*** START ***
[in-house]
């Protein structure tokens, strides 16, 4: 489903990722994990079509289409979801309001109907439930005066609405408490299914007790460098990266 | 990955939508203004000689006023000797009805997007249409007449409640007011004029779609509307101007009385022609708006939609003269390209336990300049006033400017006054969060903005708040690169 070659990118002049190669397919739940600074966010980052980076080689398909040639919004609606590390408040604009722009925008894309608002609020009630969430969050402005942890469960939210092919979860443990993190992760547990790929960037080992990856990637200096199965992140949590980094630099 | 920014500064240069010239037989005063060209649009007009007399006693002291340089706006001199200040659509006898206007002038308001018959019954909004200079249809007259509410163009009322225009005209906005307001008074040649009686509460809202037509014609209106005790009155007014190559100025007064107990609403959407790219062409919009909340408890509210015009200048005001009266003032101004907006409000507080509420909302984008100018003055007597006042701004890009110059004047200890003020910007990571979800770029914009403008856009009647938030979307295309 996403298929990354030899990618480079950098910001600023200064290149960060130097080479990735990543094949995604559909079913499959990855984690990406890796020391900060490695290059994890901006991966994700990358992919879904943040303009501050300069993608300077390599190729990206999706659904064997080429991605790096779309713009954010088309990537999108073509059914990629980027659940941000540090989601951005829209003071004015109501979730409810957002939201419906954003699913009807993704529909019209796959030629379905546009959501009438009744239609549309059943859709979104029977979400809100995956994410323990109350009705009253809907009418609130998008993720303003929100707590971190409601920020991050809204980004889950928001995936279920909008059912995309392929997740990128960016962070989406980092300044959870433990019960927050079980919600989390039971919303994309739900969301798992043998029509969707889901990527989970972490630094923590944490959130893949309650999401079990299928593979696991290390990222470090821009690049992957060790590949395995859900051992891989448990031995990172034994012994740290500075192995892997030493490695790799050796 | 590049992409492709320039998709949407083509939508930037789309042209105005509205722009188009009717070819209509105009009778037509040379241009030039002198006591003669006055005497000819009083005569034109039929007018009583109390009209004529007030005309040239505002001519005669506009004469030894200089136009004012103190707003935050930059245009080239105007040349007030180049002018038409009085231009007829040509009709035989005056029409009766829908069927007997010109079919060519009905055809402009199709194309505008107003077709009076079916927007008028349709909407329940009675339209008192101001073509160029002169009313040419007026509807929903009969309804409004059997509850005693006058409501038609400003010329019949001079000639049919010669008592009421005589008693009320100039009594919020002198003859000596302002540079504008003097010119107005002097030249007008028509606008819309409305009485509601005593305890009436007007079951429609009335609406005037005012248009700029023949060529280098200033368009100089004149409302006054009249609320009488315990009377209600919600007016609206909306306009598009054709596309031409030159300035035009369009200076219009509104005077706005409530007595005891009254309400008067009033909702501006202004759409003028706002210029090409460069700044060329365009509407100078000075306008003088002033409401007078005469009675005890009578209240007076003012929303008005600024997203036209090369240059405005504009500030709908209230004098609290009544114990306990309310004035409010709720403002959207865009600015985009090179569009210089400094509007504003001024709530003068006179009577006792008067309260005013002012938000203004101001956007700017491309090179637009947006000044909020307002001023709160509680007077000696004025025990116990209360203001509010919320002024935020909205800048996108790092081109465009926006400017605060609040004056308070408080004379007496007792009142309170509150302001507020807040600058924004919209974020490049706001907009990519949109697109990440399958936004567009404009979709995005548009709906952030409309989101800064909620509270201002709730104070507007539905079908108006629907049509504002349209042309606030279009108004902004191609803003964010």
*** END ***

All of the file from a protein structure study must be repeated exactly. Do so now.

[in-house]
């Protein structure tokens, strides 16, 4: 489903990722994990079509289409979801309001109907439930005066609405408490299914007790460098990266 | 990955939508203004000689006023000797009805997007249409007449409640007011004029779609509307101007009385022609708006939609003269390209336990300049006033400017006054969060903005708040690169 070659990118002049190669397919739940600074966010980052980076080689398909040639919004609606590390408040604009722009925008894309608002609020009630969430969050402005942890469960939210092919979860443990993190992760547990790929960037080992990856990637200096199965992140949590980094630099 | 920014500064240069010239037989005063060209649009007009007399006693002291340089706006001199200040659509006898206007002038308001018959019954909004200079249809007259509410163009009322225009005209906005307001008074040649009686509460809202037509014609209106005790009155007014190559100025007064107990609403959407790219062409919009909340408890509210015009200048005001009266003032101004907006409000507080509420909302984008100018003055007597006042701004890009110059004047200890003020910007990571979800770029914009403008856009009647938030979307295309 996403298929990354030899990618480079950098910001600023200064290149960060130097080479990735990543094949995604559909079913499959990855984690990406890796020391900060490695290059994890901006991966994700990358992919879904943040303009501050300069993608300077390599190729990206999706659904064997080429991605790096779309713009954010088309990537999108073509059914990629980027659940941000540090989601951005829209003071004015109501979730409810957002939201419906954003699913009807993704529909019209796959030629379905546009959501009438009744239609549309059943859709979104029977979400809100995956994410323990109350009705009253809907009418609130998008993720303003929100707590971190409601920020991050809204980004889950928001995936279920909008059912995309392929997740990128960016962070989406980092300044959870433990019960927050079980919600989390039971919303994309739900969301798992043998029509969707889901990527989970972490630094923590944490959130893949309650999401079990299928593979696991290390990222470090821009690049992957060790590949395995859900051992891989448990031995990172034994012994740290500075192995892997030493490695790799050796 | 590049992409492709320039998709949407083509939508930037789309042209105005509205722009188009009717070819209509105009009778037509040379241009030039002198006591003669006055005497000819009083005569034109039929007018009583109390009209004529007030005309040239505002001519005669506009004469030894200089136009004012103190707003935050930059245009080239105007040349007030180049002018038409009085231009007829040509009709035989005056029409009766829908069927007997010109079919060519009905055809402009199709194309505008107003077709009076079916927007008028349709909407329940009675339209008192101001073509160029002169009313040419007026509807929903009969309804409004059997509850005693006058409501038609400003010329019949001079000639049919010669008592009421005589008693009320100039009594919020002198003859000596302002540079504008003097010119107005002097030249007008028509606008819309409305009485509601005593305890009436007007079951429609009335609406005037005012248009700029023949060529280098200033368009100089004149409302006054009249609320009488315990009377209600919600007016609206909306306009598009054709596309031409030159300035035009369009200076219009509104005077706005409530007595005891009254309400008067009033909702501006202004759409003028706002210029090409460069700044060329365009509407100078000075306008003088002033409401007078005469009675005890009578209240007076003012929303008005600024997203036209090369240059405005504009500030709908209230004098609290009544114990306990309310004035409010709720403002959207865009600015985009090179569009210089400094509007504003001024709530003068006179009577006792008067309260005013002012938000203004101001956007700017491309090179637009947006000044909020307002001023709160509680007077000696004025025990116990209360203001509010919320002024935020909205800048996108790092081109465009926006400017605060609040004056308070408080004379007496007792009142309170509150302001507020807040600058924004919209974020490049706001907009990519949109697109990440399958936004567009404009979709995005548009709906952030409309989101800064909620509270201002709730104070507007539905079908108006629907049509504002349209042309606030279009108004902004191609803003964010």